"Move to LA," I urged. "This is where all the peacocky girls you like live."
"Yeah, I really need to get out of here," he sighed. "So I want to schedule a bunch of workshops. I've got people interested in Miami, Chicago, and New York."
"How about Belgrade?"
"What? Isn't there a war going on there?"
"No, the war's over. And I have to visit an old friend. He said it's safe. We can stay with him for free, and Slavic women are supposed to be the most beautiful in the world."
"And I have a free companion ticket."
Silence. He was considering it.
I pushed further. "What the hell. It's an adventure. At the very worst, you'll have a new picture for your photo routine."
Mystery thought like a flowchart. And if he agreed to something, his assent was given instantly and always with the same word, which he spoke next: "Done."
"Great," I said. "I'll e-mail you the flight times." I couldn't wait for the six hour plane ride. I wanted to vacuum every piece of knowledge—every magic trick, every pickup line, every story—out of his head. I wanted to mimic exactly what I'd seen him do, word for word, trick for trick, simply because it worked.
"But wait," he said. "There's something else."
"If you're going to be my wing, you can't be Neil Strauss," he said with the same air of finality with which he had spoken the word done. "It's time for you to change, to just snap and become someone else. Think about it: Neil Strauss, writer. That isn't cool. Nobody wants to sleep with a writer. They're at the bottom of the social ladder. You must be a superstar. And not just with women. You are an artist in need of an art. And I think your art is actually the social skills you're learning. I watched you in the field; you adapted quickly. That's why Sin and I picked you. Hold on a minute."
I heard him rustling through some papers. "Listen," he said. "These are my personal development goals. I want to raise the money for a touring illusion show. I want to live in posh hotels. I want a limo to and from shows. I want specials on TV with big illusions. I want to levitate over Niagara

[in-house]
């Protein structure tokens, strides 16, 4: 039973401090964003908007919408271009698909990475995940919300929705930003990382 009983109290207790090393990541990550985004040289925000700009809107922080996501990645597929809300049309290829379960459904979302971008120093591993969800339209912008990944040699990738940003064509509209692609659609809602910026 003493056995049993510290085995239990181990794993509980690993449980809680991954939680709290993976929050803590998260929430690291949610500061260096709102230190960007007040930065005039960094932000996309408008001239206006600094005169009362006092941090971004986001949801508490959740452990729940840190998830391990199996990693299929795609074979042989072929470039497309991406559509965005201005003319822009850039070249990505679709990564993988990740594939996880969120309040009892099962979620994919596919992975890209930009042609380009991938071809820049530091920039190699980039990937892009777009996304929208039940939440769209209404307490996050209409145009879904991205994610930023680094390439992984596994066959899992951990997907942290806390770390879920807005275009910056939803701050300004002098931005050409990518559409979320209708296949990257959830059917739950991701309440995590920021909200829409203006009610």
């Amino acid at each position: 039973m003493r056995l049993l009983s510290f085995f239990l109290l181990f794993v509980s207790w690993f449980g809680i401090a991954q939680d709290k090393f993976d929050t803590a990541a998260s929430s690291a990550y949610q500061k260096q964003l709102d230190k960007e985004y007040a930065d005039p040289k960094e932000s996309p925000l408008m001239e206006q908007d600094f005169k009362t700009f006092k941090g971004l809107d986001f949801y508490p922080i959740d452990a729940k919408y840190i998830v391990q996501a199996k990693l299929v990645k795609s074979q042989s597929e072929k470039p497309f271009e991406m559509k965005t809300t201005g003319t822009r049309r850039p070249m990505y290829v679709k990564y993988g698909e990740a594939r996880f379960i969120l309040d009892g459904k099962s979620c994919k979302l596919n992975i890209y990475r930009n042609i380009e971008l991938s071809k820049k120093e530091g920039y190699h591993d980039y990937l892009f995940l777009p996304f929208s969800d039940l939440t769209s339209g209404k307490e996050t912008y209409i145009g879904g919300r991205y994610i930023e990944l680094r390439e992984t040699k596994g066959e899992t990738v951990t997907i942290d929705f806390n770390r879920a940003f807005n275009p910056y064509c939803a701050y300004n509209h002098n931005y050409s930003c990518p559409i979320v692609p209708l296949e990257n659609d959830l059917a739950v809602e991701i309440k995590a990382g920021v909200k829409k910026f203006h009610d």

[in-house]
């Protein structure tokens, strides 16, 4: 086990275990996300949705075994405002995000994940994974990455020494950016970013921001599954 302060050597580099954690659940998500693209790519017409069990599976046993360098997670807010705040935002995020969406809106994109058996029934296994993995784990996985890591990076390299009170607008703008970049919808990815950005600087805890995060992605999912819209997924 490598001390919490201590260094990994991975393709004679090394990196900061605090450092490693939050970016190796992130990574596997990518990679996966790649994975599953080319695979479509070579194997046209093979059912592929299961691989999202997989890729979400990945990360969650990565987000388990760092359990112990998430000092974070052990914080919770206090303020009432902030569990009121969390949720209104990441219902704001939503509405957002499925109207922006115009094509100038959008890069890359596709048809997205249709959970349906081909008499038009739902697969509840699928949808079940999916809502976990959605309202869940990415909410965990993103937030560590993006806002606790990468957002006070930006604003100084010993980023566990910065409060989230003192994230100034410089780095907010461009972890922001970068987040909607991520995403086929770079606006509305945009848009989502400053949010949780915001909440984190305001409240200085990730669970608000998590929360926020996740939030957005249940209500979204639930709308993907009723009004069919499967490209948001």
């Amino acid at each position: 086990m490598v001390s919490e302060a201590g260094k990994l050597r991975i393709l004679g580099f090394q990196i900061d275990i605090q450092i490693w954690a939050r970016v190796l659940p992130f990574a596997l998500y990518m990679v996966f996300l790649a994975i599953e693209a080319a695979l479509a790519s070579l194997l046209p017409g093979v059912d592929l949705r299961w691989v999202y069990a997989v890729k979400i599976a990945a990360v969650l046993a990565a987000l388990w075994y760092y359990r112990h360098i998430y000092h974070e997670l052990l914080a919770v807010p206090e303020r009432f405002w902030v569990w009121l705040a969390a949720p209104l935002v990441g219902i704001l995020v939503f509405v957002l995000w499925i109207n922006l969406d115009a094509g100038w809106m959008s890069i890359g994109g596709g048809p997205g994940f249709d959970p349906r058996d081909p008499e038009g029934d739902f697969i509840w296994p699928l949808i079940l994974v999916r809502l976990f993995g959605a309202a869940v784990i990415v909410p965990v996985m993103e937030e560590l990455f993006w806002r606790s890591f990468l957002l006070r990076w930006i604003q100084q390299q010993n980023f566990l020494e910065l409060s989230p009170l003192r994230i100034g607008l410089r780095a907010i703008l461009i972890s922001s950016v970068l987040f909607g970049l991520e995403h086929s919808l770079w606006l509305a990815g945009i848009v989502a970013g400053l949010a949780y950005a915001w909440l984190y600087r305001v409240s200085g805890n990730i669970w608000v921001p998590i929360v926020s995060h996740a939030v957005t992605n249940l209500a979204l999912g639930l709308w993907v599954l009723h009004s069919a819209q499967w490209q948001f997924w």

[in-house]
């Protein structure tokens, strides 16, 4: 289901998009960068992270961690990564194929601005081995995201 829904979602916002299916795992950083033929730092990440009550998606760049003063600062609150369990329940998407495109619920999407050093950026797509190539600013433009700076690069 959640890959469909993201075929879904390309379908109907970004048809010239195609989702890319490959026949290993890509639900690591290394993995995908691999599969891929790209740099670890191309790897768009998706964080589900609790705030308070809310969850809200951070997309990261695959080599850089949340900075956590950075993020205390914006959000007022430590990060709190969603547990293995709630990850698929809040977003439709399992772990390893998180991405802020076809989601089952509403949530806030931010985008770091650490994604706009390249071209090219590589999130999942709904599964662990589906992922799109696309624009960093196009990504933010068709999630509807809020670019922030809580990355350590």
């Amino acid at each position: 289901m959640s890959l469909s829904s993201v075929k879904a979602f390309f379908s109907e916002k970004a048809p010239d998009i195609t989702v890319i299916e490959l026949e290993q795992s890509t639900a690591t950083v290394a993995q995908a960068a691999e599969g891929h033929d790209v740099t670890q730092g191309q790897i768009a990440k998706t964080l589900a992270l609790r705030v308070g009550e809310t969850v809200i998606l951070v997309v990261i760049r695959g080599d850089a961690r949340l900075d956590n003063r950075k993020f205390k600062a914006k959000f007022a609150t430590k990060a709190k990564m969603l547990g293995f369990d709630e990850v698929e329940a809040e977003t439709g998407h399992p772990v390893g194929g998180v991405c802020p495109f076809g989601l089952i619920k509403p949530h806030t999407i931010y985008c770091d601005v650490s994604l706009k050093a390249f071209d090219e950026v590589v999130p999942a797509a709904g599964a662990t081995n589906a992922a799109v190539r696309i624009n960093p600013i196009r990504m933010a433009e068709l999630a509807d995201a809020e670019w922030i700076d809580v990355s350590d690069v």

Falls. I want to travel to England and Australia. I want jewelry, games, a model airplane, a personal assistant, a stylist. And I want to act in Jesus Christ Superstar—as Jesus."
At least he knew what he wanted in life. "What I'm really after," he finally said, "is for people to be envious of me, for women to want me and men to want to be me."
"You never got much love as a child, did you?"
"No," he replied sheepishly.
At the end of the conversation, he said he was going to e-mail me the password to a secret online community called Mystery's Lounge. He had created Mystery's Lounge two years before, after an enterprising bartender he'd slept with in Los Angeles found an Internet post he'd written about her on a public seduction newsgroup. After spending a weekend poring through the rest of his online archive, she e-mailed Mystery's girlfriend, Patricia, and told her about her boyfriend's extracurricular activities. The fallout nearly destroyed his relationship, and in the process taught him that there was a downside to being a pickup artist: getting caught.
Unlike the other seduction boards I had been reading, where hundreds of newbies were constantly begging for advice from just a few experts, Mystery had cherry-picked the best pickup artists in the community for his private forum. Here they not only shared their secrets, stories, and techniques, but also posted pictures of themselves and their women—even, on occasion, video and audio recordings of their exploits in the field.
"But remember," Mystery said sternly. "You are no longer Neil Strauss. When I see you in there, I want you to be someone else. You need a seduction name," He paused and reflected: "Styles?"
"How about Style?" That was one thing I prided myself on: I may never have been socially comfortable, but at least I knew how to dress better than those who were.
"Style it is. Mystery and Style."
Yes, it was Mystery and Style giving a workshop. It had a nice ring to it. Style the pickup artist—teaching lovable losers how to meet the women of their dreams.
But as soon as I hung up, I realized something: First, Style needed to teach himself. After all, it had only been a month since my workshop with Mystery. I still had a long way to go.
It was time for a motherfucking change.
Continue reading here: V